High school football players in Collierville will be returning to play as scheduled for the fall semester, albeit with measures in place to address the dynamic nature of the COVID-19 pandemic.
Per the Tennessee Secondary School Athletic Association (TSSAA) website, some of these measures include a COVID-19 questionnaire, an online course to help coaches and administrators take precautions and a set of rules modifying normal practices. Scrimmages and joint practices are prohibited, and local social distancing and cleaning protocols must be followed.
On July 31, Tennessee Governor Bill Lee signed Executive Order No. 55, officially permitting contact in practice for football and girls’ soccer, the two sports the TSSAA sponsors in the fall semester. This week, student athletes are beginning to see the resumption of somewhat normal offseason practices.
Previously, however, football players had to acclimate to new and different protocols for offseason workouts and conditioning.
“Every school is doing things a little bit different,” said St. George’s Independent School senior Wes Smith. The Gryphons’ football team has used a system in which three groups of players would work out together at one time, with each group consisting of about 15 players and all the activities taking place outside.
While some of the workouts took place on campus with social distancing protocols in place, others took place remotely.
“We were each individually responsible for finding ways to workout on our own,” Smith said. “Our strength and conditioning coach sent us workouts for an at-home workout and sent workouts to people who had access to equipment.”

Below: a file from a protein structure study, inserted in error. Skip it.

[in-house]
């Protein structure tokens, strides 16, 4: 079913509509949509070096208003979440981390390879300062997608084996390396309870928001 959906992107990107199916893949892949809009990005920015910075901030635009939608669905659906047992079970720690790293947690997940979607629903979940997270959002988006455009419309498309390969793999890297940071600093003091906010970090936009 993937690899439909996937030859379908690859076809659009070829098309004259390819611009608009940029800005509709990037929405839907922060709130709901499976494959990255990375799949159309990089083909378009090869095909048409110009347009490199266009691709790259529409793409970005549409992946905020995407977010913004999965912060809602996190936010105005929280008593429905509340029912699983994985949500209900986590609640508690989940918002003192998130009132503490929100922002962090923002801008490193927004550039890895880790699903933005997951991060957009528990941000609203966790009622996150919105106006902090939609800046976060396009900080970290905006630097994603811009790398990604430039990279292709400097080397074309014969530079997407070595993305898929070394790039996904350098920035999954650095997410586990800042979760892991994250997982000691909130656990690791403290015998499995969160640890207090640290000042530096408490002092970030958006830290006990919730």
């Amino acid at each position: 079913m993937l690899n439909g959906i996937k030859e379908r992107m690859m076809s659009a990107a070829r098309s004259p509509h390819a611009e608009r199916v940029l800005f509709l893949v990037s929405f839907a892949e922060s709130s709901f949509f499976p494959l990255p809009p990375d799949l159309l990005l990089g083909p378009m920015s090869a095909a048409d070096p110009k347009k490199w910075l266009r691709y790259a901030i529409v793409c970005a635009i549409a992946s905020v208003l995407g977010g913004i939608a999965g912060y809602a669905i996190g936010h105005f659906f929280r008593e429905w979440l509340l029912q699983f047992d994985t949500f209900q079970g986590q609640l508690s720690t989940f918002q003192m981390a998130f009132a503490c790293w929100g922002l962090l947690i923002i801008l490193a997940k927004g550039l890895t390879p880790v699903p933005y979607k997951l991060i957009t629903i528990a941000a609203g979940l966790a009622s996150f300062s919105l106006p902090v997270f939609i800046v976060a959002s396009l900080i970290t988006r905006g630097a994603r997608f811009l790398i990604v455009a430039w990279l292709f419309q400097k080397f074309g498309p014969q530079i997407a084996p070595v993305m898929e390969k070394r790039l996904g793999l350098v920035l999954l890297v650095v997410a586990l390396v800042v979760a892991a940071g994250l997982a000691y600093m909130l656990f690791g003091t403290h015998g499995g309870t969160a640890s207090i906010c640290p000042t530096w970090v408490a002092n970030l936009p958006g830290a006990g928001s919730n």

Evangelical Christian School senior Peter Nearn had a similar story, as the Eagles’ football team also split into three groups and worked out at a distance from each other. But there have, of course, been changes in how the offseason is progressing.
“Normally we would be scrimmaging around this time, getting out all the kinks and figuring out who will step up to replace the players who graduated,” Nearn said. “So I think we will have to put in a lot of extra effort and have great attention to detail to be prepared on August 21.”
The latest changes to Tennessee’s policies regarding high school athletes returning to play has allowed for some progression in the protocols these schools are utilizing. Smith described a system that started about a month ago in which players could use the weight room by staggering their workout times and using masks at all times.
Nearn spoke about the week of August 3 being the first opportunity for the players to do contact drills. “Everybody is really excited about that and about the governor’s decision to let us play on time,” Nearn said.
“I think it’s been handled great by the coaching staff,” Smith said. “Obviously a lot is just out of their control but they have been doing a great job making productive uses of the little time we have.”
The success of coaching staffs has proven to be perhaps the most important aspect of making the best use of summer workouts. Collierville High School’s Head Coach, Joe Rocconi, has been adapting to an unusual offseason.
“This has been quite a challenge,” Rocconi said. “However, our district, health officials and administration did a great job of laying out the guidelines and path for us to follow. Practices are completely different, but we are getting great work, mostly focusing on conditioning.”
Rocconi is still looking forward to this season, saying, “This is what our young men have been working year round for. I want them to have their opportunities to play. I’m just looking forward to a normal game of football. It’s going to feel pretty special and emotional when we run out of that DragonHead tunnel [for] the first game.”
Story by | Evan Dorian